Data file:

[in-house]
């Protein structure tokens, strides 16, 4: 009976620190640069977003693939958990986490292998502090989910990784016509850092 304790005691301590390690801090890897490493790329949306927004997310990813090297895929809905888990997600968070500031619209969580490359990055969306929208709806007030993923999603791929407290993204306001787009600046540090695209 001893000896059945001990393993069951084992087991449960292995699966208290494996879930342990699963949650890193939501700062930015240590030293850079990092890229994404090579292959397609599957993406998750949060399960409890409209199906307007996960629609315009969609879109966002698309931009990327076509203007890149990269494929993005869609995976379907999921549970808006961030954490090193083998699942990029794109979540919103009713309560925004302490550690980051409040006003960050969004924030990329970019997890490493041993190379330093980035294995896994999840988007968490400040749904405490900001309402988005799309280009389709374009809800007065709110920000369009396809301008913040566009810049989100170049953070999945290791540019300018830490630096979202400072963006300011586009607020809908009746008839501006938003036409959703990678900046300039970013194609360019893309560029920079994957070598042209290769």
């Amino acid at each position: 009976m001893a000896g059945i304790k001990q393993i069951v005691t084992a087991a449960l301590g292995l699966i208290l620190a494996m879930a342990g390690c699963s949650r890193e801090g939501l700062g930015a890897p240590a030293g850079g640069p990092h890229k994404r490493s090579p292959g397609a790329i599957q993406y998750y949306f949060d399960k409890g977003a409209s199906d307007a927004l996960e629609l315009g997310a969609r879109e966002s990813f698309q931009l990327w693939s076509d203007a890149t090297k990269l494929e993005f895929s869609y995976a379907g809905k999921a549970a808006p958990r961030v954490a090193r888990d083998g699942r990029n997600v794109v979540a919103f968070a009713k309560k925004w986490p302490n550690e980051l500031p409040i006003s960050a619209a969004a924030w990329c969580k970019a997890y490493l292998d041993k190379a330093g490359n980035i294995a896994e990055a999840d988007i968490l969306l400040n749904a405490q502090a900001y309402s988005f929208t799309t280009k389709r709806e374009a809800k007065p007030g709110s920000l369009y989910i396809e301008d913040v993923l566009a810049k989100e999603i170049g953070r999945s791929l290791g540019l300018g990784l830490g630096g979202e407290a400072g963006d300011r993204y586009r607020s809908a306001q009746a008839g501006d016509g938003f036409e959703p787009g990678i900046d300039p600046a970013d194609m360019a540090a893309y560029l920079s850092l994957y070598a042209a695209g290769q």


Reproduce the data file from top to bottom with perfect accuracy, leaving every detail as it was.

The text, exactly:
[in-house]
């Protein structure tokens, strides 16, 4: 009976620190640069977003693939958990986490292998502090989910990784016509850092 304790005691301590390690801090890897490493790329949306927004997310990813090297895929809905888990997600968070500031619209969580490359990055969306929208709806007030993923999603791929407290993204306001787009600046540090695209 001893000896059945001990393993069951084992087991449960292995699966208290494996879930342990699963949650890193939501700062930015240590030293850079990092890229994404090579292959397609599957993406998750949060399960409890409209199906307007996960629609315009969609879109966002698309931009990327076509203007890149990269494929993005869609995976379907999921549970808006961030954490090193083998699942990029794109979540919103009713309560925004302490550690980051409040006003960050969004924030990329970019997890490493041993190379330093980035294995896994999840988007968490400040749904405490900001309402988005799309280009389709374009809800007065709110920000369009396809301008913040566009810049989100170049953070999945290791540019300018830490630096979202400072963006300011586009607020809908009746008839501006938003036409959703990678900046300039970013194609360019893309560029920079994957070598042209290769």
């Amino acid at each position: 009976m001893a000896g059945i304790k001990q393993i069951v005691t084992a087991a449960l301590g292995l699966i208290l620190a494996m879930a342990g390690c699963s949650r890193e801090g939501l700062g930015a890897p240590a030293g850079g640069p990092h890229k994404r490493s090579p292959g397609a790329i599957q993406y998750y949306f949060d399960k409890g977003a409209s199906d307007a927004l996960e629609l315009g997310a969609r879109e966002s990813f698309q931009l990327w693939s076509d203007a890149t090297k990269l494929e993005f895929s869609y995976a379907g809905k999921a549970a808006p958990r961030v954490a090193r888990d083998g699942r990029n997600v794109v979540a919103f968070a009713k309560k925004w986490p302490n550690e980051l500031p409040i006003s960050a619209a969004a924030w990329c969580k970019a997890y490493l292998d041993k190379a330093g490359n980035i294995a896994e990055a999840d988007i968490l969306l400040n749904a405490q502090a900001y309402s988005f929208t799309t280009k389709r709806e374009a809800k007065p007030g709110s920000l369009y989910i396809e301008d913040v993923l566009a810049k989100e999603i170049g953070r999945s791929l290791g540019l300018g990784l830490g630096g979202e407290a400072g963006d300011r993204y586009r607020s809908a306001q009746a008839g501006d016509g938003f036409e959703p787009g990678i900046d300039p600046a970013d194609m360019a540090a893309y560029l920079s850092l994957y070598a042209a695209g290769q």